Jun 20, 2007

Troutdale Shouldn't Be Rushed By FEDEX

FEDEX is considering Troutdale's old Reynolds Metals site for a major shipping hub. FEDEX is also pressuring Troutdale for a decision on significant tax breaks by the end of this month. As I mentioned earlier, we discussed these potential tax breaks in a joint work session with the Fairview City Council.

As reported in the Gresham Outlook, "FedEx planners have inquired about “financial assistance” in talks with officials from the state of Oregon, Port of Portland and Troutdale. . ."

What should Troutdale do? Number one, we should slow down. There's no reason to rush into a decision. If FEDEX can't wait for Troutdale to do some due diligence, some public meetings, and a deeper look into all the implications of a major tax break, they're probably not serious about locating in Troutdale anyway.

We had a joint work session with the Fairview City Council. Although this was just an "information gathering" session, it was in reality a lobbying effort by Port of Portland and State of Oregon representatives to persuade us to create an enterprise zone. They didn't come out to Troutdale just for chitchat. The tone of the meeting was clearly "which flavor ice cream would you like", and not "this is how we make the ice cream".

I did some research on property tax exemptions, enterprise zones, and FEDEX over the weekend. I'm won't go into details in this post. (Check out Google searches on FEDEX and property tax exemption, or FEDEX and enterprise zones yourself).

Based on what I've read, apparently FEDEX's policy is to never, ever pay local property taxes. And they usually get their way. But does that mean Troutdale should give them a tax exemption? Maybe yes, maybe no. What's in Troutdale's best interest?

I resent being pressured by FEDEX, the Port of Portland, and the State of Oregon into making a quick, uninformed decision. Personally, I'm not in favor of making a decision on tax exemptions for FEDEX or anyone else until we can get all our questions answered, and until we can put a finger on the true costs of a tax exemption. How many jobs? What's the total dollar figure for exempted tax? Is it worth it? Do we want to basically pay $50-100k (just a number, I don't know the actual figure, that's the problem) per job? How is that fair to existing Troutdale businesses?

We also need public input. After all, a significant amount of taxpayer dollars are on the table. This doesn't just affect Troutdale. Property tax breaks would also affect local schools, our library system, just go down the big tax list on your property tax bill.

Realize this: the Reynolds Metals property is one of the last undeveloped pieces of industrial land in Multnomah County. So what's the rush? There's obviously demand for industrial land right now. Why ask the first girl we dance with for her hand in marriage?

The Troutdale City Council will discuss this again in a work session following the regular city council meeting on June 26. Want to attend? The regular meeting will be at 7pm, Troutdale City Hall, 104 SE Kibling Ave. The work session will be immediately after the regular meeting. Get involved in your local government!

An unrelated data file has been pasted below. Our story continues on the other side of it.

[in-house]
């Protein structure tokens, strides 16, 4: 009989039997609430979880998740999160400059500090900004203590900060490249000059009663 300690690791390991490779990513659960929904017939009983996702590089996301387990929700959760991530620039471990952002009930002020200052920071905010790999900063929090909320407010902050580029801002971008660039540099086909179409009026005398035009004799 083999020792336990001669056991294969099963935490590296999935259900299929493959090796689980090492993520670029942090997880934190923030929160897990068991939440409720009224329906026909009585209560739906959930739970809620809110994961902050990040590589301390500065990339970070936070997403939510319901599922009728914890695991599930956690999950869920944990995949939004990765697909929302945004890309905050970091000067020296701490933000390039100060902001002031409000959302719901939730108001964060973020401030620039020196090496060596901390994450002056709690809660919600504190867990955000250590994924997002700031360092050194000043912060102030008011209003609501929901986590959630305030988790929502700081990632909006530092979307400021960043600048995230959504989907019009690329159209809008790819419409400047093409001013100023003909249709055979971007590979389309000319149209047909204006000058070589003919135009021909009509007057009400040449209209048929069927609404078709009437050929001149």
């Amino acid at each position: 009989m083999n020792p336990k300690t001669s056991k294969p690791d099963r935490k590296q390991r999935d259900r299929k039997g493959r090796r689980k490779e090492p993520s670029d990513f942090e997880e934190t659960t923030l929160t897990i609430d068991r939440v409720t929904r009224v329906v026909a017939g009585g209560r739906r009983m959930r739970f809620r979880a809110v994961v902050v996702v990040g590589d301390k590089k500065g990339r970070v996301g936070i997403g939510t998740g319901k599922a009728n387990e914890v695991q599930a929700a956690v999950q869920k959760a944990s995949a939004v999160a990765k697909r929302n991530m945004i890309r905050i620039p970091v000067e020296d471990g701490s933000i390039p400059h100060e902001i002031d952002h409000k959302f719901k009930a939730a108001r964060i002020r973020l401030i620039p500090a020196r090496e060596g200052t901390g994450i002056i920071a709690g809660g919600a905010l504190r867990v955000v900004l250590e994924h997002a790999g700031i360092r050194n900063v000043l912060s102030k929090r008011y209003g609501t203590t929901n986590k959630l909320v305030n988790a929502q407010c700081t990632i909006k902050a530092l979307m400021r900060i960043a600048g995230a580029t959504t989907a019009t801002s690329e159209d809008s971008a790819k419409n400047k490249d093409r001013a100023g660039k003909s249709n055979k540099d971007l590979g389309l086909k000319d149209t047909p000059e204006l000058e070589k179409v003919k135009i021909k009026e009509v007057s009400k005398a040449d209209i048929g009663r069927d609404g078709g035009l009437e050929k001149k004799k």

2 comments:

Ken Quinby said...

Good info Councilor! I can't disagree with anything you say.

As a councilor from Fairview, who attended the "workshop"??? I was somewhat disappointed with the tone of the meeting too, but mostly in how it was all presented. It was so loose that Troutdale Councilor Ripma was quite frustrated. When he voiced his frustration, he was promptly chastised by other members. We weren't really told in a structured form how the meeting was to be presented. i.e. tell us what you're going to tell us about. What was the meeting purpose & agenda.

Fairview councilors & mayor were made to sit in the audience & not even invited to the table. Multiple times Fairview's Mayor Weatherby raised his hand to speak several times, but was never acknowledged. Combine that with the lack of respect given councilor Ripma's concerns & it was more like a "dog & pony" show.
Those citizens who vote must get involved, attend meetings & pay attention to what's occurring!
While I haven't made a decision on an enterprise zone one way or the other, I too do not like being rushed without due diligence. As city councilors, elected by the voters, our duty is to the voters, not just big taxpayers or non taxpayer want-to be's. We all want proper development, but not at a sacrifice to reason & common sense.

Thank you for presenting this blog!

Ken Quinby
member
Fairview City Council

Troutdale Councilor Canfield said...

Councilor Quinby,

Thanks for your comments. I too thought the Fairview City Council was treated rather rudely that night. We all should have been sitting at the same table as equals.

Troutdale is having a public hearing regarding creation of an Enterprise Zone on July 10. Based on comments I've read on the Gresham Outlook website, there may be some negative citizen comments about this.

We'll see who shows up. Having said that, I'm leaning in favor of creating an Enterprise Zone. I'm not sure why Troutdale would want to say "No" to potentially 500-1000 family wage jobs, and a significant multiplier effect of companies also wanting to make an investment here.

There are other reasons I'm leaning in favor of an Enterprise Zone. I'll write about them soon.

I think it would be wise to have a "do-over" joint work session with the Fairview City Council before a decision is made. It would be best for everyone to know exactly what the real agenda is, let everyone lay their cards on the table and work through the positives and negatives for our respective cities.